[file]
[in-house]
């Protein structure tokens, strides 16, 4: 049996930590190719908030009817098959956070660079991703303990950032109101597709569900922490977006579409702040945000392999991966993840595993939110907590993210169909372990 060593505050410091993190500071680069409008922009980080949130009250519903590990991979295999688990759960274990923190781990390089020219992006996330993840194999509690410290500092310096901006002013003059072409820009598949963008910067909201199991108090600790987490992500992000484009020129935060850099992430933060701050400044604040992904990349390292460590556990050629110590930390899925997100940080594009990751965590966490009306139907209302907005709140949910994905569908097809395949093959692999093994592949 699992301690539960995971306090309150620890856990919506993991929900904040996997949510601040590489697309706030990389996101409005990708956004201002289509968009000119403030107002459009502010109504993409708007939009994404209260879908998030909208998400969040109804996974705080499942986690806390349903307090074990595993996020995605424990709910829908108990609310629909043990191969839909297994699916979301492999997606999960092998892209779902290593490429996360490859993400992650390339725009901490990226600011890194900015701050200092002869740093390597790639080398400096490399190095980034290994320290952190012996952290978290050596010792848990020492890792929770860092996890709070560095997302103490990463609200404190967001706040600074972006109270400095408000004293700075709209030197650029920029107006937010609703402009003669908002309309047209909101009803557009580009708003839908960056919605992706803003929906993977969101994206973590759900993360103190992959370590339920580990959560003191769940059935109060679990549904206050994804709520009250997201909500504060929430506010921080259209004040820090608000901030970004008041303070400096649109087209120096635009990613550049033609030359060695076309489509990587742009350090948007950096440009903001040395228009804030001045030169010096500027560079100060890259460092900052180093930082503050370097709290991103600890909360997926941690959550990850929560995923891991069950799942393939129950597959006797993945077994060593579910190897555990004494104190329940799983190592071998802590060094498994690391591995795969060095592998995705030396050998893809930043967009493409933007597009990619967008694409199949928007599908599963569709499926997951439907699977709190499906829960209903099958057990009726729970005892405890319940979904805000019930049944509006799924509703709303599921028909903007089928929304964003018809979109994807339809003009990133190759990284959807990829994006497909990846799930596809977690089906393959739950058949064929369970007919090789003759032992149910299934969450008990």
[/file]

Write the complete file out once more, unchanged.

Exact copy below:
[in-house]
């Protein structure tokens, strides 16, 4: 049996930590190719908030009817098959956070660079991703303990950032109101597709569900922490977006579409702040945000392999991966993840595993939110907590993210169909372990 060593505050410091993190500071680069409008922009980080949130009250519903590990991979295999688990759960274990923190781990390089020219992006996330993840194999509690410290500092310096901006002013003059072409820009598949963008910067909201199991108090600790987490992500992000484009020129935060850099992430933060701050400044604040992904990349390292460590556990050629110590930390899925997100940080594009990751965590966490009306139907209302907005709140949910994905569908097809395949093959692999093994592949 699992301690539960995971306090309150620890856990919506993991929900904040996997949510601040590489697309706030990389996101409005990708956004201002289509968009000119403030107002459009502010109504993409708007939009994404209260879908998030909208998400969040109804996974705080499942986690806390349903307090074990595993996020995605424990709910829908108990609310629909043990191969839909297994699916979301492999997606999960092998892209779902290593490429996360490859993400992650390339725009901490990226600011890194900015701050200092002869740093390597790639080398400096490399190095980034290994320290952190012996952290978290050596010792848990020492890792929770860092996890709070560095997302103490990463609200404190967001706040600074972006109270400095408000004293700075709209030197650029920029107006937010609703402009003669908002309309047209909101009803557009580009708003839908960056919605992706803003929906993977969101994206973590759900993360103190992959370590339920580990959560003191769940059935109060679990549904206050994804709520009250997201909500504060929430506010921080259209004040820090608000901030970004008041303070400096649109087209120096635009990613550049033609030359060695076309489509990587742009350090948007950096440009903001040395228009804030001045030169010096500027560079100060890259460092900052180093930082503050370097709290991103600890909360997926941690959550990850929560995923891991069950799942393939129950597959006797993945077994060593579910190897555990004494104190329940799983190592071998802590060094498994690391591995795969060095592998995705030396050998893809930043967009493409933007597009990619967008694409199949928007599908599963569709499926997951439907699977709190499906829960209903099958057990009726729970005892405890319940979904805000019930049944509006799924509703709303599921028909903007089928929304964003018809979109994807339809003009990133190759990284959807990829994006497909990846799930596809977690089906393959739950058949064929369970007919090789003759032992149910299934969450008990």